Suicide prevention and resolution in Thailand are continuously being carried out by the Department of Mental Health. According to the World Health Organization, the suicide rate can be reduced by identifying people at risk of suicide, providing them with support and assistance, and seeking to prevent suicide (World Health Organization, 2012). It can be seen from the information mentioned above that many previous studies on the suicidal risk that caused by several factors. It is unclear, however, whether stress and stress-coping behaviors among the unemployed are due to the COVID-19 pandemic in Thailand.
However, despite the continuous efforts to prevent suicide and address its rising incidence among the Thai people, the number of completed suicides is not likely to decrease. Thus, this study aimed to determine the relationships between stress, stress-coping behaviors, and suicidal risk in Thais who had become unemployed due to the COVID-19 pandemic. The study results can help inform best-practice recommendations for nursing practice and develop guidelines for promoting mental health and quality of life. Future research will help find risk groups and plan their treatment, design activities for stress reduction, and promote appropriate stress-coping behaviors for unemployed people during the COVID-19 pandemic.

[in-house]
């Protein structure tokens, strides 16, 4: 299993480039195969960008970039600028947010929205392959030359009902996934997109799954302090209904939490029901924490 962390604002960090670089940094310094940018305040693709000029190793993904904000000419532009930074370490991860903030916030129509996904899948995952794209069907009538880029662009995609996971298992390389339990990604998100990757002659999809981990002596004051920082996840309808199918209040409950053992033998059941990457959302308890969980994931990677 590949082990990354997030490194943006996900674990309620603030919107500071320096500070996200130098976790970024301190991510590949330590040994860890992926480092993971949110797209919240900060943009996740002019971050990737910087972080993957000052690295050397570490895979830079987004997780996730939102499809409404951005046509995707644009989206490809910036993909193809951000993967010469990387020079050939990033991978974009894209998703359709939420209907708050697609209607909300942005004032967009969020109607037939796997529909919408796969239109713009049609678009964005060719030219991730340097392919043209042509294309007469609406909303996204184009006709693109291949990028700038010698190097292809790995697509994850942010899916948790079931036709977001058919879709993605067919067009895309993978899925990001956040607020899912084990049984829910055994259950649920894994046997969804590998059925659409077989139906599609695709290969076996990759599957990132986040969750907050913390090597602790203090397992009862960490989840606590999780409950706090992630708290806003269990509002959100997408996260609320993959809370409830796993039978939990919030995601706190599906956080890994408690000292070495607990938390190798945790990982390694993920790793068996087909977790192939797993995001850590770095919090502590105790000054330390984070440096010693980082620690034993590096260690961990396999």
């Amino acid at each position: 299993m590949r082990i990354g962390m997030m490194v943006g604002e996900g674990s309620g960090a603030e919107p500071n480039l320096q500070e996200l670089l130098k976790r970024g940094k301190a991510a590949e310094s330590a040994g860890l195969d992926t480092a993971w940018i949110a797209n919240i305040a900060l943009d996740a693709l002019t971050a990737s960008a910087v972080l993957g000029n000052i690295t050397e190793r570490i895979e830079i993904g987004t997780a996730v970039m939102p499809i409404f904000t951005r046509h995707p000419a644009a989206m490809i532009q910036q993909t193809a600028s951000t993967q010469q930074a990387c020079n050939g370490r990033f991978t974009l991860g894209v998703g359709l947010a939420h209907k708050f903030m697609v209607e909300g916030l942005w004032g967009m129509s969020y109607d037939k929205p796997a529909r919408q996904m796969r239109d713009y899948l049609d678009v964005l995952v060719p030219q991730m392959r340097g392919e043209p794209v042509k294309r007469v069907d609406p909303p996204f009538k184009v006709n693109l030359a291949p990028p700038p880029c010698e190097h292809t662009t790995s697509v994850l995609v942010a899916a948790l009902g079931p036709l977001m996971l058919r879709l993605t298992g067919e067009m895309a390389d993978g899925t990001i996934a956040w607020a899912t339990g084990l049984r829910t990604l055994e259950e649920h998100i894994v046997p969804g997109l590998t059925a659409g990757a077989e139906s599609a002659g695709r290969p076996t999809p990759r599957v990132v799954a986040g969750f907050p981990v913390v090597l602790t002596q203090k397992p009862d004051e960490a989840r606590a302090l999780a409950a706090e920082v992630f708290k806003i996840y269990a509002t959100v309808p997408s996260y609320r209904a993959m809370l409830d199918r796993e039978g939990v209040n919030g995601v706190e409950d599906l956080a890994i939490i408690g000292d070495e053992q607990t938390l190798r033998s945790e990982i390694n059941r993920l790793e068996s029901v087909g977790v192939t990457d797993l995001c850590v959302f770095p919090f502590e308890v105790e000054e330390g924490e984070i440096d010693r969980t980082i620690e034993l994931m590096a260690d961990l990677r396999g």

This research was a cross-sectional study implemented to determine the relationships between the stress levels, stress-coping behaviors, and suicidal risk of the unemployed in Thailand due to the COVID-19 pandemic.
A total of 447 unemployed Thai people from Chun, Dok Kham Tai, Mae Chai, and Chiang Kham, Phayao Province, Thailand, were selected using multistage sampling as study participants. The sample size was determined using G∗ power 220.127.116.11 software (Faul et al., 2007). In the study, the correlation test was used for estimating the sample size (using power = 0.85, alpha = 0.05 two-tailed, effect size = 0.15); therefore, the minimum sample size was calculated to be 396. The sample size increased to 447 participants. Participants selected for the study were: (1) 18 years or above, (2) Thais who had become unemployed due to the COVID-19 pandemic, (3) willing to participate in the research, and (4) capable of completing the questionnaire themselves. Unemployed individuals who could not read the Thai language and had been diagnosed with a mental disorder were excluded from the study.